For The Love Of Dogs
There are many places on the internet for dog lovers: the adorable #dogsofinstagram feed, the heartwarming UPS Dogs Facebook page, and the VOBS Blog. You may already know that our Minnesota wilderness base in Ely, Homeplace, is home to our favorite co-workers — 70 intrepid sled dogs. This however, is the story of another beloved VOBS dog. This is the story of Hueco.
Hueco (pronounced “Waco”), is the unofficial mascot of our base in Big Bend, Texas. He was named for Hueco Tanks State Park, a favorite climbing site for our Texas staff. Hueco has always been a skinny dog, and his name means “hollow” or “empty space” in Spanish. The name suits him.
Hueco is certainly his own dog, but he technically belongs to VOBS power-couple Brian and Nina. Brian Liggett is our Texas Program Director and Nina Wray is a Course Director for our Texas programming.
How It All Began
In the spring of 2017, Brian and Nina were on their way home from dinner when they met Hueco… and by “met,” we mean they almost ran him over with their car.
Hueco was out in the road in the middle of the night, and he was not in the greatest shape. He was limping, extremely skinny, and positively covered in fleas and ticks.
Brian and Nina brought him home and began nursing him back to health. There are no veterinary clinics in Redford, Texas, so they brought him to the pound to see if anyone had reported a missing dog. Looking back, Brian says it seems obvious that no one was looking for him. So Hueco went home with Brian and Nina and became part of their family, and part of the VOBS Big Bend family too.
“He was and still is very attached,” notes Brian. “He has a little bit of separation anxiety. Basically, he needs to be three feet away from me or Nina at all times.”
In The Beginning
In the early days, Brian had his concerns. They wondered if he might run away, and if he did, would they be able to find him? Then one day, Hueco did run away. One minute he was sitting with Brian on the porch, then the next minute, he just took off. At the time, Brian and Hueco were the only ones on base at Big Bend, and Brian had little hope in finding him.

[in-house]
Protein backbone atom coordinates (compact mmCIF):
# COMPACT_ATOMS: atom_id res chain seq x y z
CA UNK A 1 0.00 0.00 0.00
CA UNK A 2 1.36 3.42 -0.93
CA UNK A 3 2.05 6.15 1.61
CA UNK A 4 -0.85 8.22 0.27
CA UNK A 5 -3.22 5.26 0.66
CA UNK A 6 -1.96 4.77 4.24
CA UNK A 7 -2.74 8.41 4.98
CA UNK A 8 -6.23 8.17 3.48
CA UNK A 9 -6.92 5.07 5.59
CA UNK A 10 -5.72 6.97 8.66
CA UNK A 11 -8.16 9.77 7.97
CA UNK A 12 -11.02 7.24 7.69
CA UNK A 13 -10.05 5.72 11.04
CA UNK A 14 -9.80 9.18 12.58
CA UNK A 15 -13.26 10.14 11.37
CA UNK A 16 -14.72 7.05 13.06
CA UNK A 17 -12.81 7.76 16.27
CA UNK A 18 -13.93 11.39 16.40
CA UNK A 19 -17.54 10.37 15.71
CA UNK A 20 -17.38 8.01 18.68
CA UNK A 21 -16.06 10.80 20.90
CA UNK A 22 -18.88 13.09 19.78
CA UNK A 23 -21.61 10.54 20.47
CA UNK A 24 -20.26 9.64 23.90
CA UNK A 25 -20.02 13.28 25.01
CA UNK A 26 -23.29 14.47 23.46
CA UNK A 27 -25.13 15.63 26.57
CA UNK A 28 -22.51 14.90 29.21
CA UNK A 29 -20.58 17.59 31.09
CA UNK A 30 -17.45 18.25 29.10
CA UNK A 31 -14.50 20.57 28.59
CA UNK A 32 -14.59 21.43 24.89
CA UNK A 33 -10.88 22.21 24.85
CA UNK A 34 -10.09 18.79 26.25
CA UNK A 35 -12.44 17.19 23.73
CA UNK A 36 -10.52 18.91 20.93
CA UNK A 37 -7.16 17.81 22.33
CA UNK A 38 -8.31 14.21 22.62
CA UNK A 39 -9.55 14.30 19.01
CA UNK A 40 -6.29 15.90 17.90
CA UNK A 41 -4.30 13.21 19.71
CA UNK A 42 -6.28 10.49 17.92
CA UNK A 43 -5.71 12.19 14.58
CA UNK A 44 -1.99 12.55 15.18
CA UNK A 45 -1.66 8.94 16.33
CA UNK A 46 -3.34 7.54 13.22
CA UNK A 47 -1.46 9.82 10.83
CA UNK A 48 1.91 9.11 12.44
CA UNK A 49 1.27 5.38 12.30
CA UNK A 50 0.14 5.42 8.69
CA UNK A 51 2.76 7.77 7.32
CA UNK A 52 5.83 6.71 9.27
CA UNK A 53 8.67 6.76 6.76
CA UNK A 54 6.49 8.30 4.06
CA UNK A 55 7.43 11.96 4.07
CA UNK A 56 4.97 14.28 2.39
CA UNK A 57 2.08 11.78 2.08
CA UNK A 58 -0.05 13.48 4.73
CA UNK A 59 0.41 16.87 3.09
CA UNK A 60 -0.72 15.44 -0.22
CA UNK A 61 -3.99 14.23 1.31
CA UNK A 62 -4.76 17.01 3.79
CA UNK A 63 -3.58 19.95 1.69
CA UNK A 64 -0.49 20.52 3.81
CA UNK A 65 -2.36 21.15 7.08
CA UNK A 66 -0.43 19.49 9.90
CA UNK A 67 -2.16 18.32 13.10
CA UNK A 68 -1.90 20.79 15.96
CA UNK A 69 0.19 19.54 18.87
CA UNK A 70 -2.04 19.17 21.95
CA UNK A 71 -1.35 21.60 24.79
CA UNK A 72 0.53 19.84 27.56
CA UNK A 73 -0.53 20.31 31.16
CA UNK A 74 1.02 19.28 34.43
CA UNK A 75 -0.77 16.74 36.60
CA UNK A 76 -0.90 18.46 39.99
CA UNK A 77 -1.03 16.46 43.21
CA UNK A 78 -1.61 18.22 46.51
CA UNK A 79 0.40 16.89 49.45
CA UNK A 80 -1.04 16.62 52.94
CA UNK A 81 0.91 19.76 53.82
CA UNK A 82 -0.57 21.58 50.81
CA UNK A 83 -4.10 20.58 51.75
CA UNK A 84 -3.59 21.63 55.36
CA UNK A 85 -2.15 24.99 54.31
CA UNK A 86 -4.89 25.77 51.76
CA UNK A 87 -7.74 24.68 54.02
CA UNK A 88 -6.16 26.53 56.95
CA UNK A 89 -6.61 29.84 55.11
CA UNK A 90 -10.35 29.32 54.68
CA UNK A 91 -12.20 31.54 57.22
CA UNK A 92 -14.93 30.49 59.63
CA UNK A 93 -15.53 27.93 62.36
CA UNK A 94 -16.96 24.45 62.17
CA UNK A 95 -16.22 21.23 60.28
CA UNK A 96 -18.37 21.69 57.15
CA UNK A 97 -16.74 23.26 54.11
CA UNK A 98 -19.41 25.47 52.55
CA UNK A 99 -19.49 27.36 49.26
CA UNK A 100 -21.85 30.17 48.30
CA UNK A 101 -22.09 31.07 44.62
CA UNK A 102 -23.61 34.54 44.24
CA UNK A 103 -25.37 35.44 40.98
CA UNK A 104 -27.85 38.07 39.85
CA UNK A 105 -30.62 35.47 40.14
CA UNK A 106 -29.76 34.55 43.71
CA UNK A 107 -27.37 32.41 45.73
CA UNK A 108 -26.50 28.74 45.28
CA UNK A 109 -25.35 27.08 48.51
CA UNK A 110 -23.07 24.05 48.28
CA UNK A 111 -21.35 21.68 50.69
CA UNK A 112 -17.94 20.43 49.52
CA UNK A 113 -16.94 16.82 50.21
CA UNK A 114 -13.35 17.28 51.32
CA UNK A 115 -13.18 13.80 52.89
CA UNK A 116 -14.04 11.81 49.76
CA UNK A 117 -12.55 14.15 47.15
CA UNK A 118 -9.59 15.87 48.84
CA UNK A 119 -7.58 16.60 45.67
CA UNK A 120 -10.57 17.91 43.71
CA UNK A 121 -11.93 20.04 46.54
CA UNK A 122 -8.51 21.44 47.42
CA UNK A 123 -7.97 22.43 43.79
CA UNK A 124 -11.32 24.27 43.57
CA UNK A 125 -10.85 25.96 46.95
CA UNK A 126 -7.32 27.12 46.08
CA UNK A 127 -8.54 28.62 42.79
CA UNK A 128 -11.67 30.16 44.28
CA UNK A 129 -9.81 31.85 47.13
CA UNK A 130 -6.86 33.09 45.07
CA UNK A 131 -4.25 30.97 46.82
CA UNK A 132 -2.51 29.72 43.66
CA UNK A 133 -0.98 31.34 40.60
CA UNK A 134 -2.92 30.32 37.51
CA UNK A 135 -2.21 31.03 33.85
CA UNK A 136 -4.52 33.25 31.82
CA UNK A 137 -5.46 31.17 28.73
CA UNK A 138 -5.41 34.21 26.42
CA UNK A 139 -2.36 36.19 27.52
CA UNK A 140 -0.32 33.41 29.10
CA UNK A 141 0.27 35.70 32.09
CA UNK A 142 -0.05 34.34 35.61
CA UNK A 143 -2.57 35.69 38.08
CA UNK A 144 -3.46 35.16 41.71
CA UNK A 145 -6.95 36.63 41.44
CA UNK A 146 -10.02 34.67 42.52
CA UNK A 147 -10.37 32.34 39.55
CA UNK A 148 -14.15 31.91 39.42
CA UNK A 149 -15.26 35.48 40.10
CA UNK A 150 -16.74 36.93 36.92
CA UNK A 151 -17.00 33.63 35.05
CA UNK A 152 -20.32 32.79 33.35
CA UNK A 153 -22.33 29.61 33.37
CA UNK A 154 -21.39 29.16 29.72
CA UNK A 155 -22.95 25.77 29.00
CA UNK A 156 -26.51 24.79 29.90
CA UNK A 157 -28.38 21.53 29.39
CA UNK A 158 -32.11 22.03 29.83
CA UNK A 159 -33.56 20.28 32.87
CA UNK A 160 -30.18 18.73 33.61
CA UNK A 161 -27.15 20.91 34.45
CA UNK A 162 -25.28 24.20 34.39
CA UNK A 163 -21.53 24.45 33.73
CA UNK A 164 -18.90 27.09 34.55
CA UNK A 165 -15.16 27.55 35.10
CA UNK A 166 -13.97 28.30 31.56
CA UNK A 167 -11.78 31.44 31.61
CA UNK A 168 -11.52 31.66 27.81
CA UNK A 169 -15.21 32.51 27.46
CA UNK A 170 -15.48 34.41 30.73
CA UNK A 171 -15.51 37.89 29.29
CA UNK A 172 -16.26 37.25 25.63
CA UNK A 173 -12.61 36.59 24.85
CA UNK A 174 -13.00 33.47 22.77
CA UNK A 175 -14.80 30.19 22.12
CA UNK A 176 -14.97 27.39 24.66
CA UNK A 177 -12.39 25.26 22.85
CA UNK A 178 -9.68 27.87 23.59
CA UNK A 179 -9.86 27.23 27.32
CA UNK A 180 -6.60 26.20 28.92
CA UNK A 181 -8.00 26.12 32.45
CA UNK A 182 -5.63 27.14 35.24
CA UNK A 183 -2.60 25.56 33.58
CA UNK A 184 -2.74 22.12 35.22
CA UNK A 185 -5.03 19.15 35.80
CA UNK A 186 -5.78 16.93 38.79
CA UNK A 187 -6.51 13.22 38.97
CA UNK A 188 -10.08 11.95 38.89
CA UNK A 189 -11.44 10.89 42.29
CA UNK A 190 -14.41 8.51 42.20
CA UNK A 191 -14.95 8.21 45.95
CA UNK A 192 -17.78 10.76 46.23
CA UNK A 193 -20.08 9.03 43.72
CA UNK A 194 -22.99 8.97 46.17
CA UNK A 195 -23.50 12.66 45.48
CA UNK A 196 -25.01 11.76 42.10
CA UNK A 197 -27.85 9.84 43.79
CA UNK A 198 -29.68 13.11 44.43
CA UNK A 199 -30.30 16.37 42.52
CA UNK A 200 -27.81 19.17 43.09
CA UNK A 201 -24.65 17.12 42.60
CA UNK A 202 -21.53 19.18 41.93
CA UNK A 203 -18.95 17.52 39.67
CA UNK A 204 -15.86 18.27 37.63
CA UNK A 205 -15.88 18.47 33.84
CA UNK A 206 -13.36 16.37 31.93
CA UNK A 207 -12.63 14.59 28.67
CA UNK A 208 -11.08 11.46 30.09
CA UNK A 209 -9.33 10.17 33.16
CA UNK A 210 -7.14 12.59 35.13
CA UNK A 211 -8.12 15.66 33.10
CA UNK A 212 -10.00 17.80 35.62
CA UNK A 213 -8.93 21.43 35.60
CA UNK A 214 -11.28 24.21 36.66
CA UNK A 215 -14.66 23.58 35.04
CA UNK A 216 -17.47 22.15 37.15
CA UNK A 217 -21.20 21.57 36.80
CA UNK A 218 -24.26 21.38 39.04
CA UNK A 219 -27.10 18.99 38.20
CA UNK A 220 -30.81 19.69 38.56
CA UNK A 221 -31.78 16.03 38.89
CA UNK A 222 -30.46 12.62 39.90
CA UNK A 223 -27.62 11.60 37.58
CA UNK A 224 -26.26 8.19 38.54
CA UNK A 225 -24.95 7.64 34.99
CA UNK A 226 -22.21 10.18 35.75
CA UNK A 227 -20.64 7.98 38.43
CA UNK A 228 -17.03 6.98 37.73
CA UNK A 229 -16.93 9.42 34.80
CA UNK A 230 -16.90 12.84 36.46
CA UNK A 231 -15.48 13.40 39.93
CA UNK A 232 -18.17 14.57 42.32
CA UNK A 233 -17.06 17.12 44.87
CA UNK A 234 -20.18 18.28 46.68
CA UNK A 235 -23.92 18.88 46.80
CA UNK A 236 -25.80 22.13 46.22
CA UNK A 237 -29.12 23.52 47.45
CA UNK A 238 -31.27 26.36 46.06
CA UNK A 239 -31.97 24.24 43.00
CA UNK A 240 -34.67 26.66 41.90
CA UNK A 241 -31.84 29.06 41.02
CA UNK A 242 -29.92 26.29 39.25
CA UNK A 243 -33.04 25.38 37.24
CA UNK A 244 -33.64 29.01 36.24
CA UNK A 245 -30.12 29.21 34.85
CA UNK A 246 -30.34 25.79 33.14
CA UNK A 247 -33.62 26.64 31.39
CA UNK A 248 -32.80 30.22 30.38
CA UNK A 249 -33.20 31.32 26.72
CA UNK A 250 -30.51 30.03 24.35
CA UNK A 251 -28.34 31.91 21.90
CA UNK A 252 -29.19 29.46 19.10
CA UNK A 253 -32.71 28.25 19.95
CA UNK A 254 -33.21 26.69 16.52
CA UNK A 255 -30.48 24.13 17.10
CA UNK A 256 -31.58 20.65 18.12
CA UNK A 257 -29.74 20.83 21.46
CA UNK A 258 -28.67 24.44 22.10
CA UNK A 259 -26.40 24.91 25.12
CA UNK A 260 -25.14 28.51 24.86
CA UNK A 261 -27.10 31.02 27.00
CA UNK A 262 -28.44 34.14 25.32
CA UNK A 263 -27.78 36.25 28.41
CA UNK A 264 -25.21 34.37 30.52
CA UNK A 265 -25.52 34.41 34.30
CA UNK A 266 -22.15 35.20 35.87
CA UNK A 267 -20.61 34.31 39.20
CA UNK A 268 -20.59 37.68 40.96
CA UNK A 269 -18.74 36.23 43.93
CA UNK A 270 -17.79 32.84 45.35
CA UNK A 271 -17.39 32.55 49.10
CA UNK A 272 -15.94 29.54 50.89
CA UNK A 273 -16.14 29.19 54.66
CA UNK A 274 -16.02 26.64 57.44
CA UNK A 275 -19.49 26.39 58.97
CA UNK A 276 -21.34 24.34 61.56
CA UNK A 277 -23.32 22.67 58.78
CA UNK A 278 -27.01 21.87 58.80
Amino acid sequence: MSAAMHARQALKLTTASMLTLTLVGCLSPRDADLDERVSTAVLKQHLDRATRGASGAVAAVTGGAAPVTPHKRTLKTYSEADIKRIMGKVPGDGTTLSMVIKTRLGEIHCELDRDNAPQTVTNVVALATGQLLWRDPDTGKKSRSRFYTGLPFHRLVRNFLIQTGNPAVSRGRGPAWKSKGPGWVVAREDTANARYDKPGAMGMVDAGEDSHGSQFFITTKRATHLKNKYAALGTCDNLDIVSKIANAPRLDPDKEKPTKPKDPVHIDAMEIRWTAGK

But, an hour later he was back, and now everyone at Big Bend knows that adventure is just a part of Hueco’s character — he’s always Outward Bound. Hueco’s free spirit has helped him become a bit of a celebrity in the small town of Redford where he likes to explore, yet he always returns to home base.
Hueco also loves being in on the action of course planning. When VOBS Instructors lay out gear, Hueco likes to help by laying on the backpacks, just so nobody loses track of them. He likes to monitor progress as Instructors pack gear and prep for course. Brian jokes:
He is excellent at quality control, but we don’t let Hueco in the food room.
While Hueco is incredibly at home in the high desert of Big Bend, he doesn’t seem to have quite the same love for Homeplace and Minnesota.
Deep In The Heart Of Texas
Brian explains, “We run the Big Bend program from October to April, so we bring him up north with us every summer when we move back to Homeplace.”
I don’t think he likes Minnesota very much. It’s humid and rainy, and he doesn’t like the water, or being clean too much either. In Texas, he’ll just lay in the shade, covered in dirt.
Hueco’s free desert spirit is also at odds with office life. In the summer, Brian and Nina spend a lot of time on administrative duties. “He’s scared of everything, even office supplies. If you show him a stapler he will leave. He’s also scared of everything he’s never seen before, which is a lot! He was once interested in a turtle and then ran away.”
Hueco’s Friend Jefe
Hueco may be a little anxious, but he’s got good friends who stand by him through thick and thin. In addition to Brian, Nina and all the VOBS staff, Hueco has another friend – a giant pitbull named Jefe.
There’s this giant and gruff-looking pitbull, but Hueco just loves this dog. All he wants to do is play with Jefe.
“You would think this pitbull would be sick of Hueco, he is so small and scrawny,” says Brian. “But the pitbull lets Hueco win, always.”
Brian summarizes Hueco’s Big Bend friend quite simply: “Either people will think this dog is really cute and funny…or they’ll think he’s a pain in the rear.”
Not unlike his desert home, Hueco can be challenging and unpredictable. But, like Big Bend itself, Hueco is definitely worth the effort, and easy to fall in love with.
To learn more about programming in Texas, and to score a Hueco sighting, please contact Megan Henning: (651) 968-3449 or firstname.lastname@example.org